The more advanced your email strategy becomes, the harder it can be to keep track of all the automated emails you’re sending. To make sure all your subscribers — old and new — have a fluid, consistent experience with your brand, it’s important to periodically audit your live email flows. Going through this exercise will help you figure out where you’re at today, and what you can improve or build on.
In fact, this is something that we’ve recently been working on here at Klaviyo as part of our own efforts to make our emails more personalized and targeted. Below, I’ll outline the steps I took to analyze and improve our current email automation strategy.
Step 1: Organize
Auditing your email flows is, in large part, an exercise in organization. To start, you’ll need to get all of your flow details in one place, like a spreadsheet. You should include things like:
- The name of each flow
- When they are sent
- What triggers them
- Any additional filters
- How many emails they contain
- When these are sent
- Any additional filters
- A preview link to the email
- Key messaging points (what is the purpose of the email?)
- Target CTA (where does this link to?)
Next, you’ll want to export your email flow analytics from Klaviyo. This will allow you to easily compare how your email flows are performing against who they are going to, when, etc.
Step 2: Analyze
Before you can assess how well your email flows are performing, you need to establish your metrics for success.
For B2B companies (like Klaviyo!), success metrics can be a bit more convoluted. For example, we’ve recently been working on revamping our welcome series and have identified a set of steps that customers should take in order to get the most out of Klaviyo — the first of which is integrating a data source. Instead of steering customers straight to a paid plan, the first email we send goes to people who haven’t yet integrated a data source. Our success metric is based on the number of people who successfully take that action after getting our message.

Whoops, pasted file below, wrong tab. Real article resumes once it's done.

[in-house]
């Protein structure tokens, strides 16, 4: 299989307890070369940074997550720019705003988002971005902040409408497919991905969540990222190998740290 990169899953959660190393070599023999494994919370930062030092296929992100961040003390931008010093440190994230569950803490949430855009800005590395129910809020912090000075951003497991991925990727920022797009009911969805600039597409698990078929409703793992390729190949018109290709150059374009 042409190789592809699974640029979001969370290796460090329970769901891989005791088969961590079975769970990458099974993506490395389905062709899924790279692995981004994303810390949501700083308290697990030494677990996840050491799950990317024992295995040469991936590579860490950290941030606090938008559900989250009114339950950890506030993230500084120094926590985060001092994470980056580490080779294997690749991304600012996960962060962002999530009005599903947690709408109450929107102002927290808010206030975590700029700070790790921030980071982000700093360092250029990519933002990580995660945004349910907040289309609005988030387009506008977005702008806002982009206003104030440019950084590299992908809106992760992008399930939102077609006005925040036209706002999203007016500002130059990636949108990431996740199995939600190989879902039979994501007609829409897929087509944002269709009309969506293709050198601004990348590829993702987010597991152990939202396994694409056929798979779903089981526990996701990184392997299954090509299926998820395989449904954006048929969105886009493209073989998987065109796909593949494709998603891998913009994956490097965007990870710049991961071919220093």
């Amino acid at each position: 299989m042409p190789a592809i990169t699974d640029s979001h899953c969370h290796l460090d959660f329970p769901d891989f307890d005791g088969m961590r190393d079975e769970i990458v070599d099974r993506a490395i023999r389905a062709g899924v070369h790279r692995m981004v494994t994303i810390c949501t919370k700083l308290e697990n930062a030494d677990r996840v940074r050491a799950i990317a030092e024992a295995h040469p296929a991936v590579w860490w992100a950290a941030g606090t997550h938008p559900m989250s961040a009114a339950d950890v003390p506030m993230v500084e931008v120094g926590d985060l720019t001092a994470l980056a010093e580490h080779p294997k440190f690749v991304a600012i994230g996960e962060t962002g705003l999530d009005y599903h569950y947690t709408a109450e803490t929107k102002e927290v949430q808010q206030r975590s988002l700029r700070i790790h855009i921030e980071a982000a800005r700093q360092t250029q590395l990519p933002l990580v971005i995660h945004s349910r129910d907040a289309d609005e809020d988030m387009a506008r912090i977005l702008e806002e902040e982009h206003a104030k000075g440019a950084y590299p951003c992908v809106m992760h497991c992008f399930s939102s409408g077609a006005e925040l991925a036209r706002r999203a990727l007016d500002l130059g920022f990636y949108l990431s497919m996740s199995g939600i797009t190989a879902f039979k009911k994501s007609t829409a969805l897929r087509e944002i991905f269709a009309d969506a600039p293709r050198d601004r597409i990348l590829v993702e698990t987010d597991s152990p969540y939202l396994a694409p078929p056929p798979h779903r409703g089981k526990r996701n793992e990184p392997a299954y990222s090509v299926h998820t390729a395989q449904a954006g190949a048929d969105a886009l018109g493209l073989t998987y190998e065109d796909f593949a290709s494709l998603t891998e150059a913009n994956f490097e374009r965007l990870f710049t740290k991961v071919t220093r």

With ecommerce, “success” often translates to number of purchases – but not always. You may have a post-purchase email that is aimed at getting customers to take a different action, like posting a review.
It’s important to establish these success metrics upfront so you can compare them with how each individual is performing. Then, you can identify any gaps or room for improvement.
For example, you may notice that customers aren’t getting any emails from you for months between your post-purchase and win-back flows. In this case, you could add more emails to your post-purchase flow to have it run longer, or start you win-back series earlier.
This will also give you an opportunity to assess what’s working and what isn’t. If one email is performing particularly well, you may want to delve into what differentiates it from the others. Likewise if a particular email is performing poorly.
Step 3: Strategize
Take what’s working and, if possible, apply it to what isn’t. This works well with content, which is a great starting point: tone, subject line, “From” label, visuals, etc. Identify a common thread in your most successful emails and weave it into your others.
You should also examine the timing of your emails and map it against the average customer lifecycle. For example, let’s say you know the average customer makes a second purchase three months after their first. However, you’re sending your first win-back email six months after their first purchase. To increase conversions, you may want to send your first win-back email a little over three months after their first purchase instead.
Something we found when digging into our conversion data is that the average new customer integrates a data source with their Klaviyo account the day they sign up. If they don’t integrate after one day, there’s a higher chance they’ll never do it. We send a reminder email to everyone who hasn’t integrated a day after they sign up.
Every few months, it’s good practice to audit the email flows you’re sending to your subscribers. This allows you to identify any areas of weakness and capitalize on your strengths. When doing so, the key points to keep in mind are: the metrics you use to measure success, the timing of your emails, any potential gaps in messaging, and variations content.